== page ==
Direct voting of presidents
The ministry also sees the direct election system for presidents at state colleges as hampering their development and splitting faculty members.
Under the system, which has been in place since 1991, state-run schools have elected presidents through direct voting by professors and school staff. However, there have been reports of bribery scandals involving candidates and factional conflicts ahead of elections.
Last year, the ministry vetoed Pusan National University's plan to appoint a professor as its new president. The professor, surnamed Chung, was elected to the post in June last year in a direct vote by faculty members, but was later convicted of an Election Law violation and fined 4 million won.
The ministry wants to enhance transparency in school administration and root out corruption by scrapping the direct election system for presidents. However, most professors oppose the plan, saying it may increase the government's intervention in school affairs. Some university presidents expressed resentment over what they called the ministry's "radical and biased" school policy.
Despite the protest, the ministry's drive to reform the way university presidents are chosen is gaining momentum.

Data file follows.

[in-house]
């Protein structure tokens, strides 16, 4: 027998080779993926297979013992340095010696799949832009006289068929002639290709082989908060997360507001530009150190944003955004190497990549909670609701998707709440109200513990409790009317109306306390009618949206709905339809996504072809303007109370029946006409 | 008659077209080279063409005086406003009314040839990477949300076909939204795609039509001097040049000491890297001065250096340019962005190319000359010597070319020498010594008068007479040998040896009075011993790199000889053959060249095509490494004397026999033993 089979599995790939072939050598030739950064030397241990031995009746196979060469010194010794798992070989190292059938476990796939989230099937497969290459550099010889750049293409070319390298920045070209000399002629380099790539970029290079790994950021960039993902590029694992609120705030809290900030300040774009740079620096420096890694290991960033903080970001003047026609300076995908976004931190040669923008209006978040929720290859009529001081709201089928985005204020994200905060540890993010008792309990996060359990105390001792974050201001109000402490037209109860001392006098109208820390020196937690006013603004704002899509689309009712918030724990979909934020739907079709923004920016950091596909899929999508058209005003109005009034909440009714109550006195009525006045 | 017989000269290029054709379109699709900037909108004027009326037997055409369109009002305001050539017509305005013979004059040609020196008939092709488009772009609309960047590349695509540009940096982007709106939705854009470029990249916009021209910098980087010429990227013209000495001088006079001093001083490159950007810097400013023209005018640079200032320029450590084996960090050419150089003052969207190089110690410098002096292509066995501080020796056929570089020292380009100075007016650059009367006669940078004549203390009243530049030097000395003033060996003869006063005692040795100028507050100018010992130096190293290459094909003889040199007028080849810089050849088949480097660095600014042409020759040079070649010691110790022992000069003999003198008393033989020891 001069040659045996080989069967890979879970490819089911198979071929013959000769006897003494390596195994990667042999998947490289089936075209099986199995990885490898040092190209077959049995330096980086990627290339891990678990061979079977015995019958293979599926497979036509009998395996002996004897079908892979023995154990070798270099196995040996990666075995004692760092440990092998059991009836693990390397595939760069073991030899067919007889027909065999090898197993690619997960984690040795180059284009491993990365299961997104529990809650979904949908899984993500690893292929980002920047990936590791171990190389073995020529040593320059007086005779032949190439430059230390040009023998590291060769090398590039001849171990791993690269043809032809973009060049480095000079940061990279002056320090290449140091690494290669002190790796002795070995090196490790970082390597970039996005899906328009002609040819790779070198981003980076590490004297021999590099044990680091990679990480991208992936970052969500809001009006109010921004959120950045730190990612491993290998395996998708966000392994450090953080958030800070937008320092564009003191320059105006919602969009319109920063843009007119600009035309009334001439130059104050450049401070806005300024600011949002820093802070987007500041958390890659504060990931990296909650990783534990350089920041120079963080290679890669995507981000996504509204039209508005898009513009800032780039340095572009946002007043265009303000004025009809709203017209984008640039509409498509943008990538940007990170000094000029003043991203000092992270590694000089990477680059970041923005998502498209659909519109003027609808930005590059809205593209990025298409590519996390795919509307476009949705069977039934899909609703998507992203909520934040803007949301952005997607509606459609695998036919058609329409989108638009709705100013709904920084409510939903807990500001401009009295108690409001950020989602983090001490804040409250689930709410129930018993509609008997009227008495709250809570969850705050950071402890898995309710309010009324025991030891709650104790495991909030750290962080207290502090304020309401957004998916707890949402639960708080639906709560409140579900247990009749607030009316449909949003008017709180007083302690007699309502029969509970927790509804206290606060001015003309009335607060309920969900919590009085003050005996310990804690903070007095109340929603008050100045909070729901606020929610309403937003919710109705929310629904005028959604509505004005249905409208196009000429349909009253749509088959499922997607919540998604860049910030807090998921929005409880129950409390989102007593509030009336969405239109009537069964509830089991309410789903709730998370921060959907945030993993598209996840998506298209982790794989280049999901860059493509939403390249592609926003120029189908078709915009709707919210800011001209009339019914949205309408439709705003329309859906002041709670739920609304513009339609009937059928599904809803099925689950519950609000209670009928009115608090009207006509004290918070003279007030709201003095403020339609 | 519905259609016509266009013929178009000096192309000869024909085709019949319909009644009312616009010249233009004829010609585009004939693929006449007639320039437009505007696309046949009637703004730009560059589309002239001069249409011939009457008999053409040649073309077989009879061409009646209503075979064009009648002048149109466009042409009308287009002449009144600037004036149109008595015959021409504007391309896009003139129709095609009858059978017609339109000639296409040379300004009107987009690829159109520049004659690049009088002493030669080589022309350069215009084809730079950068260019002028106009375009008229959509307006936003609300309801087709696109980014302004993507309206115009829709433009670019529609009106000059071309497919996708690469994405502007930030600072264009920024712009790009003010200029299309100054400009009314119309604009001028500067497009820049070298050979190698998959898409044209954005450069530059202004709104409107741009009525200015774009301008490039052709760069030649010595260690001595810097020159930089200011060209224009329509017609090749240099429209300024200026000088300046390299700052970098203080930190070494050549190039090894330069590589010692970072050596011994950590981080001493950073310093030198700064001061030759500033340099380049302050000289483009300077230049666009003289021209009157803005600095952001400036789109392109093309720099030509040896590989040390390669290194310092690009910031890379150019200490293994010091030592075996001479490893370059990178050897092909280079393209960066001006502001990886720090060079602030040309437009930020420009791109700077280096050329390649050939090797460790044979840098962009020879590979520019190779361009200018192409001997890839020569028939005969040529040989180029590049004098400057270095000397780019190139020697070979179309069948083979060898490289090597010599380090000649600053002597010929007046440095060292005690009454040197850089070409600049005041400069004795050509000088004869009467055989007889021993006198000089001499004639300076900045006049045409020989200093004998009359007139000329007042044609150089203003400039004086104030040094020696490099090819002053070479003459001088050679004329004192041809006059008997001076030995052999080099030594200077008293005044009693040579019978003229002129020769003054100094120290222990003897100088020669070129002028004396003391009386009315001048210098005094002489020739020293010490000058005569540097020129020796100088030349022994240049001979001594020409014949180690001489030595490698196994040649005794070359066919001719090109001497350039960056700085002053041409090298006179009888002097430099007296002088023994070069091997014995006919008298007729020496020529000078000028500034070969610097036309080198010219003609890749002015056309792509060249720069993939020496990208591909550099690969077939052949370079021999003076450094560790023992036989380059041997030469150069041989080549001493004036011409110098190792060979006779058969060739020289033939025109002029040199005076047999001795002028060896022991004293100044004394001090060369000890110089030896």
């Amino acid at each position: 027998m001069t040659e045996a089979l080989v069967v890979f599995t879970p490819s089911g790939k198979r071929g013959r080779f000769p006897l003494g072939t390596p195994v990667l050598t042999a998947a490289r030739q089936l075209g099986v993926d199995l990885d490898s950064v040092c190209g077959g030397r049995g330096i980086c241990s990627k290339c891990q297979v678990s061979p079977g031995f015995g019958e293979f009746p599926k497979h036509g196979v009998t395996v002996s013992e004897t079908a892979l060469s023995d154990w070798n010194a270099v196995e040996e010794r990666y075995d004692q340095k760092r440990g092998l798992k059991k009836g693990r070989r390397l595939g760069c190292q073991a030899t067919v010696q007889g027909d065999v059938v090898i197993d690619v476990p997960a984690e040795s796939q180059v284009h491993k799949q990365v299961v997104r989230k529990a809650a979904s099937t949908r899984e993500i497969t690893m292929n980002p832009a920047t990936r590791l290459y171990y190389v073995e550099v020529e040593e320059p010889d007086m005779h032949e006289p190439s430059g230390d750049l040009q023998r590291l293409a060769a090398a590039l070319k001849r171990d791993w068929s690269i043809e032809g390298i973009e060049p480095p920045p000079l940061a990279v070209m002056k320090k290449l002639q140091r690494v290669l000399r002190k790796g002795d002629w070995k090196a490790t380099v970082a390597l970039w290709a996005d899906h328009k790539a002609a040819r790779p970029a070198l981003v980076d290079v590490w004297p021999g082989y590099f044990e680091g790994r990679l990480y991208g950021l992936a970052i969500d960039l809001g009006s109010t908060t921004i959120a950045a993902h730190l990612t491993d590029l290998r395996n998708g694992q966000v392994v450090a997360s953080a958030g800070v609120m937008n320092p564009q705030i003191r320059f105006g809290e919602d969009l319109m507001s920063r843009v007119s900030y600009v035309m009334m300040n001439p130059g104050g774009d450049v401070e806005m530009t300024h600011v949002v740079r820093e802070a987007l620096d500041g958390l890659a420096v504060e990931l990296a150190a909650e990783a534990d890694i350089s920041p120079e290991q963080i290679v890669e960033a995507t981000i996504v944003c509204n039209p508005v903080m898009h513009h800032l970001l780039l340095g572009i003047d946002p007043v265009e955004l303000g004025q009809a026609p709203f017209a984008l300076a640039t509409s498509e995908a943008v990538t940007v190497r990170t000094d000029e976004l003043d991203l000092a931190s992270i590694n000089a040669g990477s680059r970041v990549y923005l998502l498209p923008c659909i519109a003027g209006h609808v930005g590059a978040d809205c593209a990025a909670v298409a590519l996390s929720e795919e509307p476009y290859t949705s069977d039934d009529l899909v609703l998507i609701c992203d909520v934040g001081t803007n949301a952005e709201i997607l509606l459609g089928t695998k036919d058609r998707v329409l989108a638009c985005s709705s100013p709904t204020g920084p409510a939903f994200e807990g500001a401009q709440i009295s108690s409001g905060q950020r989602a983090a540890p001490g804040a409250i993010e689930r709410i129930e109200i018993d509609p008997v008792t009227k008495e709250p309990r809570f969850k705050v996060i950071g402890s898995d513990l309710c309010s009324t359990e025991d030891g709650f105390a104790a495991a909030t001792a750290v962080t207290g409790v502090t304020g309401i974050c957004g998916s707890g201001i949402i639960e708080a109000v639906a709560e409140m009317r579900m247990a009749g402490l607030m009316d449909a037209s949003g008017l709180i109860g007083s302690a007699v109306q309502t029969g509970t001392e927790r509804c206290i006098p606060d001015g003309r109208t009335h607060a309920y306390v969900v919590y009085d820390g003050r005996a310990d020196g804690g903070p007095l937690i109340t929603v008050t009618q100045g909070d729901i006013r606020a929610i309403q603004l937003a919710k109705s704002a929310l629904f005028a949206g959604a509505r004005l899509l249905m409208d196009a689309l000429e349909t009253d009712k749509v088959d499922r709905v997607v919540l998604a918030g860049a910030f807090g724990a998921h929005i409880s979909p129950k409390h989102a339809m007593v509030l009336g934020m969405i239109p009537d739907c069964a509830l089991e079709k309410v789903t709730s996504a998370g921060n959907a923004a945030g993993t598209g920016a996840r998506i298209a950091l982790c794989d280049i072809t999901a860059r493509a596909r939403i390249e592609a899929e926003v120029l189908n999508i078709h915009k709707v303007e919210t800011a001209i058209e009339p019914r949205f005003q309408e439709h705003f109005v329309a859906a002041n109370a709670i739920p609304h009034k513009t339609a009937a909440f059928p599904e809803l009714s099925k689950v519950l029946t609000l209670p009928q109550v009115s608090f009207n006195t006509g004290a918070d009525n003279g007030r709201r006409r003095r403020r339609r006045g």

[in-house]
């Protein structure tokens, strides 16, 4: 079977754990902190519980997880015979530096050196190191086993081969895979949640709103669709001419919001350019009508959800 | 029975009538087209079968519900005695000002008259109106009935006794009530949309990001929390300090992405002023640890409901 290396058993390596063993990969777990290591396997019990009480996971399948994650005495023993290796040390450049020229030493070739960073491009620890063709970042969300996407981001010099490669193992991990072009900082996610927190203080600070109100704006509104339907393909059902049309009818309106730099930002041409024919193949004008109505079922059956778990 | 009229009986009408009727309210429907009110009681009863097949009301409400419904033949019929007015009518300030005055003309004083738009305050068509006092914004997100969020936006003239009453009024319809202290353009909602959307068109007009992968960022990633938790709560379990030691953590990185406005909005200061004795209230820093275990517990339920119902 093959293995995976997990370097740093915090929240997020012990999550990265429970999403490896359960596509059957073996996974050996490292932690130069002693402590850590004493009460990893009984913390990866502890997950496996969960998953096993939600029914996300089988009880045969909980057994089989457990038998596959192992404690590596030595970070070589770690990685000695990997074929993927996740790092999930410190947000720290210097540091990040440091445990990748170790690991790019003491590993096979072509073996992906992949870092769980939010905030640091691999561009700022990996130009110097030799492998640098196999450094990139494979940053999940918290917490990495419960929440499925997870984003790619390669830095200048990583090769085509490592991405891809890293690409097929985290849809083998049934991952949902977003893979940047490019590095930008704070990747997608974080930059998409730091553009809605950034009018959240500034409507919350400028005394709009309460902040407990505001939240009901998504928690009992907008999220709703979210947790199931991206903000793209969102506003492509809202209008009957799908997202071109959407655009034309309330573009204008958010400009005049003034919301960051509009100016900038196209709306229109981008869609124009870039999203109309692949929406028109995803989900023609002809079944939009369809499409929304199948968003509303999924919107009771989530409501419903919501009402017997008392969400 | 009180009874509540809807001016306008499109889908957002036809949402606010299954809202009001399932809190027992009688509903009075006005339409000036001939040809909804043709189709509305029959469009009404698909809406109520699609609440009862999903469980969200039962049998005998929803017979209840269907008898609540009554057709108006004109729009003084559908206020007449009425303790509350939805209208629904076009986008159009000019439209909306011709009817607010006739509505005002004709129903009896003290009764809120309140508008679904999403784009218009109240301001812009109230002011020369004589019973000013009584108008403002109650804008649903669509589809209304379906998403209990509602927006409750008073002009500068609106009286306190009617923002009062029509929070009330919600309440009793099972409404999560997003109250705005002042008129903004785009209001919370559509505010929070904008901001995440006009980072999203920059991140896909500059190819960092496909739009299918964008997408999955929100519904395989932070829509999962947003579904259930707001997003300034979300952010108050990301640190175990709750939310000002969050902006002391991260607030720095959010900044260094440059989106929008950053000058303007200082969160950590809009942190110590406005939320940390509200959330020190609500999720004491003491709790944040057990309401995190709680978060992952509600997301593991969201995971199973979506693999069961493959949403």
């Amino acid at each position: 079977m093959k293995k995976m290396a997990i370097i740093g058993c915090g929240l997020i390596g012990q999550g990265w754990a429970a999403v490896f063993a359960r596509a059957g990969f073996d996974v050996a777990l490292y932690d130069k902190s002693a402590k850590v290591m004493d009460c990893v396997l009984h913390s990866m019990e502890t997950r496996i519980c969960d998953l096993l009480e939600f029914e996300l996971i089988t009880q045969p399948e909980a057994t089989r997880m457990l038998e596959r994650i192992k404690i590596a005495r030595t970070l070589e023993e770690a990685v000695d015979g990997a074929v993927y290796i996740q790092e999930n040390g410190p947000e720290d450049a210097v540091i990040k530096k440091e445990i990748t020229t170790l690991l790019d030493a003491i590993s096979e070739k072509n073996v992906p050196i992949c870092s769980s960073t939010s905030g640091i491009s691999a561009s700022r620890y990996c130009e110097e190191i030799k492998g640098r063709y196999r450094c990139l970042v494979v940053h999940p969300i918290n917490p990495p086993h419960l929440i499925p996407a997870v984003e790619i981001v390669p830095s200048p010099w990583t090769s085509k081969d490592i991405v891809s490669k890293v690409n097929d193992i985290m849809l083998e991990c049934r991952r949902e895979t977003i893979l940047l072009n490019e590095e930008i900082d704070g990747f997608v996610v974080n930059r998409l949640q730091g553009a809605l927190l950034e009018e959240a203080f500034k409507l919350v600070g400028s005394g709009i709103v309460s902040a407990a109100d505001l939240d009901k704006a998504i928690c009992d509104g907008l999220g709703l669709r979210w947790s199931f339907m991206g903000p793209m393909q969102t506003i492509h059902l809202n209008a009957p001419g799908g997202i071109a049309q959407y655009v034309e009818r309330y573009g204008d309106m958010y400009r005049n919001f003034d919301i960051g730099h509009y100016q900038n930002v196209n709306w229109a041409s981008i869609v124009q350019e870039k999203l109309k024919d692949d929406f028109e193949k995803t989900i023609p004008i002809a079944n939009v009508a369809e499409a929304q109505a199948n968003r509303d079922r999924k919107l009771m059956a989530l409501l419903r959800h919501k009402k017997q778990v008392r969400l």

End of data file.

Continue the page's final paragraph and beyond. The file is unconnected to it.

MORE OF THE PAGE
According to the ministry, a total of 32 of 38 state universities nationwide have decided to abolish the direct election system and, instead, set up their own evaluation committee to choose a president from among applicants.
The ministry vowed to press ahead with the college restructuring.
"The government has often been criticized for lax oversight of state-run schools. We are paying attention to the calls that the government's reform should begin with efforts to improve the efficiency of state-run colleges and strengthen monitoring of their operations before reforming the private sector", a ministry spokesman said.
"One of the administration's key policy goals is to enhance the overall competitiveness of the country's education to meet the needs of parents and students. That's why we are concentrating on restructuring state colleges".
Source : www.koreatimes.co.kr/... ( English Korean )